While most of us chaps take time to grow into ourselves, learning to understand our physiques and wardrobe choices with advancing years, there was one man who achieved effortless sartorial perfection with an almost pathological aversion to following fashion and, well, crap clothes in general.
In his time Steve McQueen was the highest paid actor in Hollywood and his rebellious persona (both on and off screen) gave him a compelling attraction to men and women alike. His was a no-nonsense classicism and it’s this style that is still exerting an enormous influence today.
Take one look at the rebooted James Bond as played by Daniel Craig and you’ll see it screams McQueen. The Harrington, desert boots, khakis, shawl-collared cardigans, as well as polo shirts all hark back to McQueen in his pomp. And like Bond/Craig, McQueen could also look devastating in a slim-cut, well-tailored suit, usually sporting a beautiful chronograph.
So what’s the allure? In a society that is obsessed with a scream-to-be-seen mentality, Mr McQueen’s style stands in stark contrast; choosing sobriety over extravagance, restraint over vulgarity, timelessness over trends.
It is also possible that McQueen represented a certain type of by-gone masculinity reminiscent of Hemingway. He was the embodiment of rugged self-control and athleticism; McQueen loved hunting, fishing, sports cars and learned Kung Fu from Bruce Lee. In fact I would go so far to suggest that it was this, rather than his familiarity with his feminine side, man-bag and penchant for facials, that had hordes of women falling at his feet.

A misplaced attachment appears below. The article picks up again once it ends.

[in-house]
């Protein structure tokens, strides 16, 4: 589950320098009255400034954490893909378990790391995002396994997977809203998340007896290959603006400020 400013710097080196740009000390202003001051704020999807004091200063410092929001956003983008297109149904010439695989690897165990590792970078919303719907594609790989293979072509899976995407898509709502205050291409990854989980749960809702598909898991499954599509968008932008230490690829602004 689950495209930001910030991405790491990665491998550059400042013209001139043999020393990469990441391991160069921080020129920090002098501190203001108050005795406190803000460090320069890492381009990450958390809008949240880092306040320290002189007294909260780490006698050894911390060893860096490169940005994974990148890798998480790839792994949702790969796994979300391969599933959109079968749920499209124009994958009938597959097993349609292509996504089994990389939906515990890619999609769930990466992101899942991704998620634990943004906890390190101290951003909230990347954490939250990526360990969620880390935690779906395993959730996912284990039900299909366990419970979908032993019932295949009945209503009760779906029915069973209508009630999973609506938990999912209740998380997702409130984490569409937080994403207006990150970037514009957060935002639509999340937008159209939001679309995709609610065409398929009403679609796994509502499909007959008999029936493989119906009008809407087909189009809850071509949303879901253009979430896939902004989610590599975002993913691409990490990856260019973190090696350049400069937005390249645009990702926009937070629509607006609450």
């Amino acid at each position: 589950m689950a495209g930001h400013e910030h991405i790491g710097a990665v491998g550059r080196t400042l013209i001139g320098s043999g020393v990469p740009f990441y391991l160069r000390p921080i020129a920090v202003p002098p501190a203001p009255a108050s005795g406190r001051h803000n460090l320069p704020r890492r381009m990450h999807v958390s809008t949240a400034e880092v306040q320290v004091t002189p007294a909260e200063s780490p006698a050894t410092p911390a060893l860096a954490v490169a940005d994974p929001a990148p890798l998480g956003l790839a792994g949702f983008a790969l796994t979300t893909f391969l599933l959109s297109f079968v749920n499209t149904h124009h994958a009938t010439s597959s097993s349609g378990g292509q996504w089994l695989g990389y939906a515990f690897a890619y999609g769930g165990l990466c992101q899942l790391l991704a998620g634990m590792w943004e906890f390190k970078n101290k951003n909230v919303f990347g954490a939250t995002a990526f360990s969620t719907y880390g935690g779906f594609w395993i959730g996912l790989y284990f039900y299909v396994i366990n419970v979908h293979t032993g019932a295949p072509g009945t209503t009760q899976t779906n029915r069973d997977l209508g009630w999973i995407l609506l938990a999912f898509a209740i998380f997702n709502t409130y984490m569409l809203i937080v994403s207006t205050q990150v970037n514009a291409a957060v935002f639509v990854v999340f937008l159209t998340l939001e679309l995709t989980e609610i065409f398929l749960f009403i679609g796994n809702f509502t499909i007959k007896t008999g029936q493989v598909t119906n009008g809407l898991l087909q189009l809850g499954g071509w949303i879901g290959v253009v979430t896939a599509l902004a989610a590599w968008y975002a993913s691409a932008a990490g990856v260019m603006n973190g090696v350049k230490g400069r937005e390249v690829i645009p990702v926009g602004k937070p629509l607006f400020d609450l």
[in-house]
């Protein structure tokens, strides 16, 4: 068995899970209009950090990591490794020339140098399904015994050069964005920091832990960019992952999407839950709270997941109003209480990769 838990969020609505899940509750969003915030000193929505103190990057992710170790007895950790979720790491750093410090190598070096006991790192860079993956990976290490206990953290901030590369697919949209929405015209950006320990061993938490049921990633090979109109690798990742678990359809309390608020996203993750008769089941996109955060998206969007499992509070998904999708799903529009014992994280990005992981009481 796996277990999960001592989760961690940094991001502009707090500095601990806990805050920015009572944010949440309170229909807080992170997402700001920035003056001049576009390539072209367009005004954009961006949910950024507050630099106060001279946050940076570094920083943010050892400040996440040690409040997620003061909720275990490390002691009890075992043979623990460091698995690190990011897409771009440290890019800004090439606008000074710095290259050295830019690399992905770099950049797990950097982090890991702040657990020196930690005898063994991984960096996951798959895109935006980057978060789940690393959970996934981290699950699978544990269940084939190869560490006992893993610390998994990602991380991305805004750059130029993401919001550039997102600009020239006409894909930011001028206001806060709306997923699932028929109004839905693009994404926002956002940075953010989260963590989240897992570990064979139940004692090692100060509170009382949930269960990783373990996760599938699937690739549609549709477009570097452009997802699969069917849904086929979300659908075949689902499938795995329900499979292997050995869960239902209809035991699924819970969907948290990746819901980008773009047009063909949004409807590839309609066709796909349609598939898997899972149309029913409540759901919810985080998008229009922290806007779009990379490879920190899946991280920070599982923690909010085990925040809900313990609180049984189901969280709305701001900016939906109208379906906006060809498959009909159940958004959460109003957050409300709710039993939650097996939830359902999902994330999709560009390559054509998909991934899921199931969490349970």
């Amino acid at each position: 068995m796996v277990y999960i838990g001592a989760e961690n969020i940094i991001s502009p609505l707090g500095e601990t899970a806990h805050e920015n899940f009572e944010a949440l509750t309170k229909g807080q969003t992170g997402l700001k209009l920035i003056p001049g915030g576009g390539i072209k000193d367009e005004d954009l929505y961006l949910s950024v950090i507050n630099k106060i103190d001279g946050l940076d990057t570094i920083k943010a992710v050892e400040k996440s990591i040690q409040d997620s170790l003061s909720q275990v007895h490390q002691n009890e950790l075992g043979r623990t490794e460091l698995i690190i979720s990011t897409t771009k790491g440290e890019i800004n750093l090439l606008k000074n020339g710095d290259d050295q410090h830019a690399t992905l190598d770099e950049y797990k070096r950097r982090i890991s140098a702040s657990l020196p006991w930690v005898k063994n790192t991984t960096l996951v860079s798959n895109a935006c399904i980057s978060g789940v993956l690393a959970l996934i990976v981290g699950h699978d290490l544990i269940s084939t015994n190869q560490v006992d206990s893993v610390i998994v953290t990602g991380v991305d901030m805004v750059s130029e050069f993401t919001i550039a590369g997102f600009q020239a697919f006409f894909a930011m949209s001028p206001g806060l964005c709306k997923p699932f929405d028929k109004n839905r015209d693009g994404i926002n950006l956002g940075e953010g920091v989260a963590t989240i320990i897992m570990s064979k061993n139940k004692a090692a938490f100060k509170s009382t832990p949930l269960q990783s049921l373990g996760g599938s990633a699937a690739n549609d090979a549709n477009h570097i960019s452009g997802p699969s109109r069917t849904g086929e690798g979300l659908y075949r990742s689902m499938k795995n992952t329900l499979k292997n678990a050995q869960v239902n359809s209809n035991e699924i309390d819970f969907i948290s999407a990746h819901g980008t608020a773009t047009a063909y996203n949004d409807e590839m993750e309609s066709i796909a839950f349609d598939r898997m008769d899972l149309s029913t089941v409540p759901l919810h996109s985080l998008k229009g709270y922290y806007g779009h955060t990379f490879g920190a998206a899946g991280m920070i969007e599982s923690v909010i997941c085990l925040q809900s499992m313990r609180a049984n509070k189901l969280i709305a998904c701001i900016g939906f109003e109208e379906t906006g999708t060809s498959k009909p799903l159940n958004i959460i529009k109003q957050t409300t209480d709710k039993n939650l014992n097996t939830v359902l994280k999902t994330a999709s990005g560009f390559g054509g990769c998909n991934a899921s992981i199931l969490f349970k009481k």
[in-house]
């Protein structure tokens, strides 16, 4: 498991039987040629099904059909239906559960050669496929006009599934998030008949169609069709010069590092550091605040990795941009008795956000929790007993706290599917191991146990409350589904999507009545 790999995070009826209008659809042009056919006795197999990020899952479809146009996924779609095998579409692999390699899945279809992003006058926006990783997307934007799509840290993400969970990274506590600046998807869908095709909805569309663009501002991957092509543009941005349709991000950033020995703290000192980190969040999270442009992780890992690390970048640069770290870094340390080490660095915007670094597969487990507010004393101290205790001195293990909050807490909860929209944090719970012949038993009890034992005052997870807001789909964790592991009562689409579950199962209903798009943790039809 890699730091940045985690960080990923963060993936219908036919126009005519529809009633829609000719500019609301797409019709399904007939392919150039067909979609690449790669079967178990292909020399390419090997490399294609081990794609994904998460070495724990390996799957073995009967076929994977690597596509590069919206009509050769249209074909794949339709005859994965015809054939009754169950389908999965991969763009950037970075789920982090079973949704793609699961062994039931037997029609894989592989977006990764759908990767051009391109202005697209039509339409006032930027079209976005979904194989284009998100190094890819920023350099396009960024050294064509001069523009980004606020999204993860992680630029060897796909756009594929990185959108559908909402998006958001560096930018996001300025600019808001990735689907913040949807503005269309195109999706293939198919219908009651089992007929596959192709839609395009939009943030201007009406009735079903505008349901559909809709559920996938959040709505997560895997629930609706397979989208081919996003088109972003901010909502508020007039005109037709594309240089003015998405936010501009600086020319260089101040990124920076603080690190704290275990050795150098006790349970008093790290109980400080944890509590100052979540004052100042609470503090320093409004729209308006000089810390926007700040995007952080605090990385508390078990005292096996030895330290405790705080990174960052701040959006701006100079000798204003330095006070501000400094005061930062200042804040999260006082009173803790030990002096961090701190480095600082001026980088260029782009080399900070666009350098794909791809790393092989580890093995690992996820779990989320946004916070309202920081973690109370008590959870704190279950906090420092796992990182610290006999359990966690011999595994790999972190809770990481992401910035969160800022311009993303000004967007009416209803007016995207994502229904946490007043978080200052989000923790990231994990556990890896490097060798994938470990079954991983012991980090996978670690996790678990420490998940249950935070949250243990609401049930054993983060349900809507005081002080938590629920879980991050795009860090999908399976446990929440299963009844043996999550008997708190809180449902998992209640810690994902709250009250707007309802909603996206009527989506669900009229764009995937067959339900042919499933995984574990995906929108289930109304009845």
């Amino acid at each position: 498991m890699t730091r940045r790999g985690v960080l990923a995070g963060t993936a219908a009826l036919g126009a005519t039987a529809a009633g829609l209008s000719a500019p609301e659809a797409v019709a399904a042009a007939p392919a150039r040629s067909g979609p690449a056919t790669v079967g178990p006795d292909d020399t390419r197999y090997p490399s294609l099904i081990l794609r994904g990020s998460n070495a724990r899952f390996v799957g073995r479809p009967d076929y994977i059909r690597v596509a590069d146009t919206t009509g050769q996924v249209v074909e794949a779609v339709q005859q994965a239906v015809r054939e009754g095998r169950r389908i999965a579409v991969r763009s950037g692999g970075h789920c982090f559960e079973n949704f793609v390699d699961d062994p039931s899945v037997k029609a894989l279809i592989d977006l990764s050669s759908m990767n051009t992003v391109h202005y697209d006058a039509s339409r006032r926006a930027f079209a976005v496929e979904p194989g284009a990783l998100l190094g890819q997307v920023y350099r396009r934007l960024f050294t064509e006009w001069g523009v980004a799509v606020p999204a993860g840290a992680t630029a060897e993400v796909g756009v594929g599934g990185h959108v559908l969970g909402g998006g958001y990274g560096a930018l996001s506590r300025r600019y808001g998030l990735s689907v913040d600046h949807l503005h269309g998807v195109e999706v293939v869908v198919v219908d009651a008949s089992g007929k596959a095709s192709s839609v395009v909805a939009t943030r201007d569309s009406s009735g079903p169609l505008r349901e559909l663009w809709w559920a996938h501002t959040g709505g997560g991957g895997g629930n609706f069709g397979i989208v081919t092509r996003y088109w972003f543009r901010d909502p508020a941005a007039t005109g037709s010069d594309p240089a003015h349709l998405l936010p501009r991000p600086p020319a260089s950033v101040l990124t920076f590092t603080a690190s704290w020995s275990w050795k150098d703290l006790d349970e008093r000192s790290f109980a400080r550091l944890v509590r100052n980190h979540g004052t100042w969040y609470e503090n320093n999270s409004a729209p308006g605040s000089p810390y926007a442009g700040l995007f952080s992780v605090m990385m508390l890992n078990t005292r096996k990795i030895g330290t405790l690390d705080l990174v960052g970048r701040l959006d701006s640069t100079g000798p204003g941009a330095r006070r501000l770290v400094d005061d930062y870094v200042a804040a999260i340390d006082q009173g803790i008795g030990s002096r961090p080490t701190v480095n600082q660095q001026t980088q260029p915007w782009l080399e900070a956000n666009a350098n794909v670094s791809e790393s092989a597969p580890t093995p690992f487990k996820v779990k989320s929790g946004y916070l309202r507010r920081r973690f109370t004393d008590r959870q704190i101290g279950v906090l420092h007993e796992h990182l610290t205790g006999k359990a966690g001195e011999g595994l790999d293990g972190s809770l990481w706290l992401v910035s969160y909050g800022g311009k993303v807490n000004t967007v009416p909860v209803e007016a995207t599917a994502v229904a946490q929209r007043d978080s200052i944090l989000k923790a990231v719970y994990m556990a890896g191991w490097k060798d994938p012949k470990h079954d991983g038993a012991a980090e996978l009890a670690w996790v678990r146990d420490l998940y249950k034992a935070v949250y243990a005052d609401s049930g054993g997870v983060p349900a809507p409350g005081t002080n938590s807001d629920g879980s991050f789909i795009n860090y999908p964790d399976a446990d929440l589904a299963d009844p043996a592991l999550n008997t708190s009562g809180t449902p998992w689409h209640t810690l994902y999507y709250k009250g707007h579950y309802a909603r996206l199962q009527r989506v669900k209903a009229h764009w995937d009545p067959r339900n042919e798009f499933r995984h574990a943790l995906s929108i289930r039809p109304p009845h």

So how to do it?
Stick to neutral colours and simple lines. Go for the classic pieces and avoid all temptation to cover yourself in labels. As the man himself once said “I live for myself and I answer to nobody”.
Created by brothers John and Isaacs Miller in Chorlton Street, Manchester. The now much imitated Baracuta G9 model was first sold in 1937.
The classic desert boot is by Clarks Originals and was created in 1950 by Nathan Clark after he got the idea from crepe-soled, rough suede boots, which officers in the Eighth Army were in the habit of getting made in the Bazaar at Cairo.
The only way to do a cardigan. Somewhere between knitwear and tailoring, it offers plenty of versatility. Layer it with a T-shirt or turtleneck or sub for a blazer.
Again, keep them simple. The raincoat should avoid flaps, buttons and should create a sharp silhouette. Stick to the neutral colour scheme for the polo and blazer. You can’t go wrong with a grey jacket and navy/black polo.
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